Story Highlights• At least 19 killed in Lake County, Florida, by middle-of-night storm
• Search continues for victims amid miles of rubble
• Storms worse than hurricanes of 2004, official says
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THE VILLAGES, Florida (CNN) -- The Villages was a shambles Friday.
The retirement community that describes itself on its Web site as a place "to enjoy life as you've always dreamed" is now a nightmare come true.
Tornadoes ripped through the central Florida darkness early Friday, killing at least 19 people and destroying homes, churches and businesses. (Full story)
In The Villages, resident Jack Hurst felt lucky Friday afternoon. "We felt the house vibrate," he said, describing the wind as roaring by like a freight train.
But the damage to his home was limited. "We had probably seven shingles out and a couple of holes in the screen."
Just a few doors away, neighbors were not so lucky.
"Within a few yards, there were houses that had no roof, no walls," Hurst said.
Villages resident Irene Shaver had walls, but the tornadic winds fired fence posts into them, leaving the posts embedded in the walls.
"Every muscle and bone in my body shook," Shaver's husband, Lee Shaver, 54, told The Associated Press. "We don't know what to do. We have no cell phones, wallets, IDs."
In nearby Lady Lake, they thanked God they were alive and pledged to rebuild.
The Rev. Larry Lynn was consoled by church members who came by the Lady Lake Church of God, a steel-reinforced structure, that was built to withstand 150-mph winds. It was turned into debris.
"That's just the building. The people are the church. We'll be back bigger and stronger," Lynn told the AP.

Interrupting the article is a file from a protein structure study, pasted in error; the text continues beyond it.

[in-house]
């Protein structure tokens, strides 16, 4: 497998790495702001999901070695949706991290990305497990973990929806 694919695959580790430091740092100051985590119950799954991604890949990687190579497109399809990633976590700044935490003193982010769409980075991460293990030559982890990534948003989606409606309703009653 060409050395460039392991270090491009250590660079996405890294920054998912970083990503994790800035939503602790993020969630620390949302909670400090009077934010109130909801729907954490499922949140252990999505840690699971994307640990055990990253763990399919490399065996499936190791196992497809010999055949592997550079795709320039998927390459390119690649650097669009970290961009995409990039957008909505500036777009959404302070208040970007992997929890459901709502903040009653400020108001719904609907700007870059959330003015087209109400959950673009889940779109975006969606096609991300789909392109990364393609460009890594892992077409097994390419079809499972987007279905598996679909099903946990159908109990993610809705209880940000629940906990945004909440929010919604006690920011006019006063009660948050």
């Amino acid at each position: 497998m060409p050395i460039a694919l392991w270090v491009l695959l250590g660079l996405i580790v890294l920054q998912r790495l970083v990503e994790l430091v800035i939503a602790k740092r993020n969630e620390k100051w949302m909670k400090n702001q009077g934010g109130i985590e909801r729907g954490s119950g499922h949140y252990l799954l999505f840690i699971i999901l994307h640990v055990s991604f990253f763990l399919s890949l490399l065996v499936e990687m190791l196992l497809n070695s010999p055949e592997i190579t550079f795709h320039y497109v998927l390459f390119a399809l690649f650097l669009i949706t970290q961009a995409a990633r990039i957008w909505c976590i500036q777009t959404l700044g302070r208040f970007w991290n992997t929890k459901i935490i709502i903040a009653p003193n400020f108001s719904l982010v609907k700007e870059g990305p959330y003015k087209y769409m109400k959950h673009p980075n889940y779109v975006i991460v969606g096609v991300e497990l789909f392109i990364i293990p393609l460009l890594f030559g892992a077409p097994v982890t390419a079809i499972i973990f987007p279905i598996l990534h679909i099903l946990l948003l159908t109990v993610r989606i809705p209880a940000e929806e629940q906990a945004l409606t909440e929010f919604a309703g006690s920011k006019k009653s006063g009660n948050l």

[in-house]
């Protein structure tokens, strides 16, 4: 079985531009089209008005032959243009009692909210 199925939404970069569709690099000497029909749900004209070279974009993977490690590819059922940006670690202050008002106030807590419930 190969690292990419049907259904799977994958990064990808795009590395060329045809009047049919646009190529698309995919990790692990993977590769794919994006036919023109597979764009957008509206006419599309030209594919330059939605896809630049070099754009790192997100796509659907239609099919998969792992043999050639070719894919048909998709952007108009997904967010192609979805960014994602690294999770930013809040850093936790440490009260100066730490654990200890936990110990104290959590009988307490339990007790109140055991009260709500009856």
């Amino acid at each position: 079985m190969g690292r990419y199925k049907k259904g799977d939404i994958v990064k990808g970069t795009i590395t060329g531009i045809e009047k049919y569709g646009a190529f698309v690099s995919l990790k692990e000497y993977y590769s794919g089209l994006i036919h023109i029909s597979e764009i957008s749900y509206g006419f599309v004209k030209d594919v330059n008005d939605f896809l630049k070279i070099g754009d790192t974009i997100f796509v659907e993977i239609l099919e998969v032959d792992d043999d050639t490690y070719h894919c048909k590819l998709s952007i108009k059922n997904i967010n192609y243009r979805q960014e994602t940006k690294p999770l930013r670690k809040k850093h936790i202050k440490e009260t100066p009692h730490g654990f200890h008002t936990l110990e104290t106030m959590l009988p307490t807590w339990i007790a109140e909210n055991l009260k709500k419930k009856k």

While the storms hit Volusia and Sumter counties, Lake County took the biggest blow. The 19 who died had lived there.
Jerry Smith, the county's emergency management director, said it was the county's worst-ever disaster. (Watch an aerial view of miles of destruction )
"We have complete devastation of homes, businesses, religious institutions," said Christopher Patton of the Lake County Emergency Operations Center. "It was unlike perhaps even the hurricanes of 2004."
Thirteen of the 19 people who died were in Paisley, on the county's eastern edge -- an hour and a half away from Lady Lake. Three of the deaths were in Lady Lake, where the storm bulldozed through a 20-square-mile area containing thousands of homes, Smith said.
Crews were conducting house-to-house searches, he said, and the death toll could rise.
Two of those killed were high-school students -- a 17-year-old girl and a freshman boy, said Anna Cowin, school superintendent. The boy, one of triplets, was killed along with his parents, while a sister, another triplet, was in serious condition at a hospital, Cowin's office said.
Villages resident Rhett Boswell said although snowbird retirees expect to face hurricanes in the summer, they were totally unprepared for the tornado that struck just a few days after freezing temperatures in the area.
Hurst said he appreciates the response and offers of help for those affected by the storms.
He said he still has a roof over his head and will try to help neighbors. "My mission right now is to help others who need help more than I do."
But he had a message for the gawkers looking at the destruction in his neighborhood.
"If you don't have a reason to be there, then don't get in the way of the folks who do."
A neighborhood in DeLand, Florida, shows the destruction caused by Friday morning's storms.
State of Florida 24-hour emergency hotline: (800) 342-3557